Short Speech on Vitamin B1 (Thiamine Hydrochloride)

It is a white, crystalline solid readily soluble in water but insoluble in ether and chloroform.

Its melting point is 248°C. It has the odour and flavour characteristic of yeast and salty taste. Its pH value ranges from 3-4, depending upon the concentration.

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Chemically, this vitamin Bi is composed of two different hetero­cyclic nuclei : the pyrimidine and the thiazole rings.

These two rings are connected by a methylene group-CH2. The pyrimidine ring contains a methyl group-CH3 and an amino group-NHa. The thiazole ring contains a methyl group and a hydroxyethyl group, —CH2,CH2,OH.

The structure of thiamine, which was first isolated in crystalline form by Jansen in Holland and Windaus in Germany, was established by R R. Williams et al.

Occurrence and availability Vitamin B1:

Vitamin B1 is found in almost all plant and animal tissues. Among the best sources are peas, dry yeast, egg yolk, liver, heart, pork, milk, kidney, cereal grains (soy, wheat, etc.) and nuts.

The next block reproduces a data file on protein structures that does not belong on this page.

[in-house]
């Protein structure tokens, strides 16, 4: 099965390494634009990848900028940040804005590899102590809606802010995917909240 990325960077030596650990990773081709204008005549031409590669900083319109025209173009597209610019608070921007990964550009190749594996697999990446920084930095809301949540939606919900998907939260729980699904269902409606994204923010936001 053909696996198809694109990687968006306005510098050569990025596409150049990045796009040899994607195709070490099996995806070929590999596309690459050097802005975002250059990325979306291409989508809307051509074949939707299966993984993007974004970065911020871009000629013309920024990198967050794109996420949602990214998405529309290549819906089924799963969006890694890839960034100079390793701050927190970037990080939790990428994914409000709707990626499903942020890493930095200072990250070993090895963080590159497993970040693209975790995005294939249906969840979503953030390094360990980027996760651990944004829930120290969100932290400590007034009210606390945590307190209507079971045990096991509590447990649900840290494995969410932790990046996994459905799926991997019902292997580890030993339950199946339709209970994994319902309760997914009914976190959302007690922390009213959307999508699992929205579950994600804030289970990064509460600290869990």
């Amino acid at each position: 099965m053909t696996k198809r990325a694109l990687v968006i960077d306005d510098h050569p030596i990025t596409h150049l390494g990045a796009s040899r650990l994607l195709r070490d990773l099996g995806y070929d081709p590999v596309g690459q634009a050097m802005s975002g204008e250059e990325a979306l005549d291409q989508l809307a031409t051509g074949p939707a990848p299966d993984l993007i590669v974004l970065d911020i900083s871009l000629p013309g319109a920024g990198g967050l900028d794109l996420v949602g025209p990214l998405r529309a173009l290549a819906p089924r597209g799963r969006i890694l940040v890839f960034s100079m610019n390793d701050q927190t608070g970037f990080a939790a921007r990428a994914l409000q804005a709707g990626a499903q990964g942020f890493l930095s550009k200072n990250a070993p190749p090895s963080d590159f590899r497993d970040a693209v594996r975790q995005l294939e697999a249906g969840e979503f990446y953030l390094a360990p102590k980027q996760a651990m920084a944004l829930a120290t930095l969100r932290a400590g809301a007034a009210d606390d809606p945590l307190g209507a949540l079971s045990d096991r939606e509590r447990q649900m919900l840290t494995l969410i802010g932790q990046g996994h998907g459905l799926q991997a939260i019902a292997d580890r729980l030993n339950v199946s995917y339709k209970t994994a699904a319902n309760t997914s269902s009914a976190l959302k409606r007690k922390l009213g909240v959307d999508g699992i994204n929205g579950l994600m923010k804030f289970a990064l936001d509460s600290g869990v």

Some micro-organisms can synthesize vitamin B1; these micro­organisms are usually found in the intestine of the animals.

Daily requirement: In the body the vitamin B1 is not stored in sufficient amounts to last more than a brief period.

Therefore, the body should receive a daily amount adequate for its need. The reco­mmended daily vitamin B1 requirement for an adult is about 12 to 14 mg for men and 10 mg for women, increasing to 1-1 to 15 mg during pregnancy and lactation. The thiamine requirement of the infants is between 0 2 to 0 5 mg. daily.